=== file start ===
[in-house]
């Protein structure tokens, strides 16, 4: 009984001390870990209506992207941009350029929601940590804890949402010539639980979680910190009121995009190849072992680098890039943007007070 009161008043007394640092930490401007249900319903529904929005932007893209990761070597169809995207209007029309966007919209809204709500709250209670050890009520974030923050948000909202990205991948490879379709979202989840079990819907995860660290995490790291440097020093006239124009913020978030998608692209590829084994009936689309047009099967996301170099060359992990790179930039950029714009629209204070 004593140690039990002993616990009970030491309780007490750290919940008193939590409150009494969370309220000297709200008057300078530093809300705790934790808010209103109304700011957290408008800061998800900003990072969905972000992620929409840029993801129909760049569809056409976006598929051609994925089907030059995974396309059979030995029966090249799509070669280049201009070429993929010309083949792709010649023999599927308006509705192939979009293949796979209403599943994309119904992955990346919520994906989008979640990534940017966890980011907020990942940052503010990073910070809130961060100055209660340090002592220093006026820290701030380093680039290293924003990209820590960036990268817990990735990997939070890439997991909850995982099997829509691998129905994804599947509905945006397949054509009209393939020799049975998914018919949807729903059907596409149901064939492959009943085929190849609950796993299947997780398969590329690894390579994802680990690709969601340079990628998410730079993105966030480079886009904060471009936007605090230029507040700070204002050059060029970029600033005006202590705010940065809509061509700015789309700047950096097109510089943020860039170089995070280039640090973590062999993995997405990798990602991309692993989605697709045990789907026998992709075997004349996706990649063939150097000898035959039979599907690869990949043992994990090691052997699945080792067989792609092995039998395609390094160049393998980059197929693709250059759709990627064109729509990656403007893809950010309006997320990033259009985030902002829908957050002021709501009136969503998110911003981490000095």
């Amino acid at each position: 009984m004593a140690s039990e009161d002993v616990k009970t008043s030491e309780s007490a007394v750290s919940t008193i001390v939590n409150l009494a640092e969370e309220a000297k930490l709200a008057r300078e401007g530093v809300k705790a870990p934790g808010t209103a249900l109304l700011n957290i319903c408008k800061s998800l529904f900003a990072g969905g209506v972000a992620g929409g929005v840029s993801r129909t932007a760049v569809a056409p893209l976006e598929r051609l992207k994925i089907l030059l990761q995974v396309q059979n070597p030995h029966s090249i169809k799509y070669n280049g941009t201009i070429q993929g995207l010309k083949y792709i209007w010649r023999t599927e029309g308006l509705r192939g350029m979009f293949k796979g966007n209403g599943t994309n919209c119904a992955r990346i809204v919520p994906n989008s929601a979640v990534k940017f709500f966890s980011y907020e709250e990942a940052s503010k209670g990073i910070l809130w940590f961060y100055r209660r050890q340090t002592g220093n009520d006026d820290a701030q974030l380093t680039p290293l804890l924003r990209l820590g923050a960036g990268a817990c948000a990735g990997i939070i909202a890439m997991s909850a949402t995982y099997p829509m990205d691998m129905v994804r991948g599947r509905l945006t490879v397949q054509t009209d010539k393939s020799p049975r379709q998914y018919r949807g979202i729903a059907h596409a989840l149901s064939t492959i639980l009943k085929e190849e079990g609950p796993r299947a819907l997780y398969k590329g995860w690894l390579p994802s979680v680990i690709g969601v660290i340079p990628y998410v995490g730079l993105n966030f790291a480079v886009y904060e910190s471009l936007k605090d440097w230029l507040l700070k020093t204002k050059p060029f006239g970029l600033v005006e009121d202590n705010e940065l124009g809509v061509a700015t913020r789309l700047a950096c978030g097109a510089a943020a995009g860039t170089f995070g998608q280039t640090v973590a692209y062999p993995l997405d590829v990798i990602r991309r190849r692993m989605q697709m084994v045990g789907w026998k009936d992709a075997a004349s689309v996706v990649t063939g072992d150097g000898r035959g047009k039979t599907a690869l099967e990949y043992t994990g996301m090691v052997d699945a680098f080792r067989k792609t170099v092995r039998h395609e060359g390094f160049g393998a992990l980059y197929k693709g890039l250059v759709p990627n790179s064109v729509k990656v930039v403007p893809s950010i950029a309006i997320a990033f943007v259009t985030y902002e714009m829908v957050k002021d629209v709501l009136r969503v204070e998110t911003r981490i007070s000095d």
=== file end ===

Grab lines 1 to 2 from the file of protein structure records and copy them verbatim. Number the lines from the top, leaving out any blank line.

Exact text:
[in-house]
């Protein structure tokens, strides 16, 4: 009984001390870990209506992207941009350029929601940590804890949402010539639980979680910190009121995009190849072992680098890039943007007070 009161008043007394640092930490401007249900319903529904929005932007893209990761070597169809995207209007029309966007919209809204709500709250209670050890009520974030923050948000909202990205991948490879379709979202989840079990819907995860660290995490790291440097020093006239124009913020978030998608692209590829084994009936689309047009099967996301170099060359992990790179930039950029714009629209204070 004593140690039990002993616990009970030491309780007490750290919940008193939590409150009494969370309220000297709200008057300078530093809300705790934790808010209103109304700011957290408008800061998800900003990072969905972000992620929409840029993801129909760049569809056409976006598929051609994925089907030059995974396309059979030995029966090249799509070669280049201009070429993929010309083949792709010649023999599927308006509705192939979009293949796979209403599943994309119904992955990346919520994906989008979640990534940017966890980011907020990942940052503010990073910070809130961060100055209660340090002592220093006026820290701030380093680039290293924003990209820590960036990268817990990735990997939070890439997991909850995982099997829509691998129905994804599947509905945006397949054509009209393939020799049975998914018919949807729903059907596409149901064939492959009943085929190849609950796993299947997780398969590329690894390579994802680990690709969601340079990628998410730079993105966030480079886009904060471009936007605090230029507040700070204002050059060029970029600033005006202590705010940065809509061509700015789309700047950096097109510089943020860039170089995070280039640090973590062999993995997405990798990602991309692993989605697709045990789907026998992709075997004349996706990649063939150097000898035959039979599907690869990949043992994990090691052997699945080792067989792609092995039998395609390094160049393998980059197929693709250059759709990627064109729509990656403007893809950010309006997320990033259009985030902002829908957050002021709501009136969503998110911003981490000095």